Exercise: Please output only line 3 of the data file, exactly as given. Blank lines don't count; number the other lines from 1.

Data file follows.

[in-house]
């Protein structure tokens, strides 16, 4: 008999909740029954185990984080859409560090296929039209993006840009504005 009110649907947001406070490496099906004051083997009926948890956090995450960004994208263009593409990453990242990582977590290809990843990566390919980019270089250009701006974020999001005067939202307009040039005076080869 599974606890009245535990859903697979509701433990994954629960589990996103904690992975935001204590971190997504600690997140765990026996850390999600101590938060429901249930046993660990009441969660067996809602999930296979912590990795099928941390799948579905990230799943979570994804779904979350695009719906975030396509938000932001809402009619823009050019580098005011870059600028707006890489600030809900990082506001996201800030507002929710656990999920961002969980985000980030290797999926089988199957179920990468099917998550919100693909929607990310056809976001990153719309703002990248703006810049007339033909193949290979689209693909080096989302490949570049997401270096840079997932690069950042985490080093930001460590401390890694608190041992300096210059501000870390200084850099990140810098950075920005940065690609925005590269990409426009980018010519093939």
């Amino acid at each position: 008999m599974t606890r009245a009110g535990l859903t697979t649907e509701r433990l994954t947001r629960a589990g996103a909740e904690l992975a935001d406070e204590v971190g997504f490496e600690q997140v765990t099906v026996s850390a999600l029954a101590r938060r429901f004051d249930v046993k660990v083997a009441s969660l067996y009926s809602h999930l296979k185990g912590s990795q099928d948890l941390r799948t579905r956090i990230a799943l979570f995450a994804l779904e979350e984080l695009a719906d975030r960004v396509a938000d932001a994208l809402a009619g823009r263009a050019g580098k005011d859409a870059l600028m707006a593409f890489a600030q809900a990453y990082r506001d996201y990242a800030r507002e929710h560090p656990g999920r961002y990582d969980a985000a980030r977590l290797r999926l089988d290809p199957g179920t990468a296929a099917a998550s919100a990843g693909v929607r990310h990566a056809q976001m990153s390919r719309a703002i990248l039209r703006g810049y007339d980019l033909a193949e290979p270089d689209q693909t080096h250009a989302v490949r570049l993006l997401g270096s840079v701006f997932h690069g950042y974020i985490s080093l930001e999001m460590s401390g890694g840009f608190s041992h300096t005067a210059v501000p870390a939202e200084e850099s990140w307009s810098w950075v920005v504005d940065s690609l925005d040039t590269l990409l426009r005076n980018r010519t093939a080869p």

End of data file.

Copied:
């Amino acid at each position: 008999m599974t606890r009245a009110g535990l859903t697979t649907e509701r433990l994954t947001r629960a589990g996103a909740e904690l992975a935001d406070e204590v971190g997504f490496e600690q997140v765990t099906v026996s850390a999600l029954a101590r938060r429901f004051d249930v046993k660990v083997a009441s969660l067996y009926s809602h999930l296979k185990g912590s990795q099928d948890l941390r799948t579905r956090i990230a799943l979570f995450a994804l779904e979350e984080l695009a719906d975030r960004v396509a938000d932001a994208l809402a009619g823009r263009a050019g580098k005011d859409a870059l600028m707006a593409f890489a600030q809900a990453y990082r506001d996201y990242a800030r507002e929710h560090p656990g999920r961002y990582d969980a985000a980030r977590l290797r999926l089988d290809p199957g179920t990468a296929a099917a998550s919100a990843g693909v929607r990310h990566a056809q976001m990153s390919r719309a703002i990248l039209r703006g810049y007339d980019l033909a193949e290979p270089d689209q693909t080096h250009a989302v490949r570049l993006l997401g270096s840079v701006f997932h690069g950042y974020i985490s080093l930001e999001m460590s401390g890694g840009f608190s041992h300096t005067a210059v501000p870390a939202e200084e850099s990140w307009s810098w950075v920005v504005d940065s690609l925005d040039t590269l990409l426009r005076n980018r010519t093939a080869p």